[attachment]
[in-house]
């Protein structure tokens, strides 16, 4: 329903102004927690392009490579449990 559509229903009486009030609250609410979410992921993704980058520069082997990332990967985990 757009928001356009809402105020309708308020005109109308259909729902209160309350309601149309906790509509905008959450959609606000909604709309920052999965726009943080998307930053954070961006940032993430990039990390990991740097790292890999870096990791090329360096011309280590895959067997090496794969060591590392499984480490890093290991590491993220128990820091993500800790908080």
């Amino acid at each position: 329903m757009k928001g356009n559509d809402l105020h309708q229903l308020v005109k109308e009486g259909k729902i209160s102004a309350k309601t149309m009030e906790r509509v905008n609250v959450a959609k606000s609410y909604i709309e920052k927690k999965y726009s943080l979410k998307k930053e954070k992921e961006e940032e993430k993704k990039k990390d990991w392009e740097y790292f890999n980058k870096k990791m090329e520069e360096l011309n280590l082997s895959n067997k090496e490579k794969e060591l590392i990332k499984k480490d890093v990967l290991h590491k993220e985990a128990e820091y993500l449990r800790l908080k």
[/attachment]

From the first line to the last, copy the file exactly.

[in-house]
């Protein structure tokens, strides 16, 4: 329903102004927690392009490579449990 559509229903009486009030609250609410979410992921993704980058520069082997990332990967985990 757009928001356009809402105020309708308020005109109308259909729902209160309350309601149309906790509509905008959450959609606000909604709309920052999965726009943080998307930053954070961006940032993430990039990390990991740097790292890999870096990791090329360096011309280590895959067997090496794969060591590392499984480490890093290991590491993220128990820091993500800790908080």
């Amino acid at each position: 329903m757009k928001g356009n559509d809402l105020h309708q229903l308020v005109k109308e009486g259909k729902i209160s102004a309350k309601t149309m009030e906790r509509v905008n609250v959450a959609k606000s609410y909604i709309e920052k927690k999965y726009s943080l979410k998307k930053e954070k992921e961006e940032e993430k993704k990039k990390d990991w392009e740097y790292f890999n980058k870096k990791m090329e520069e360096l011309n280590l082997s895959n067997k090496e490579k794969e060591l590392i990332k499984k480490d890093v990967l290991h590491k993220e985990a128990e820091y993500l449990r800790l908080k």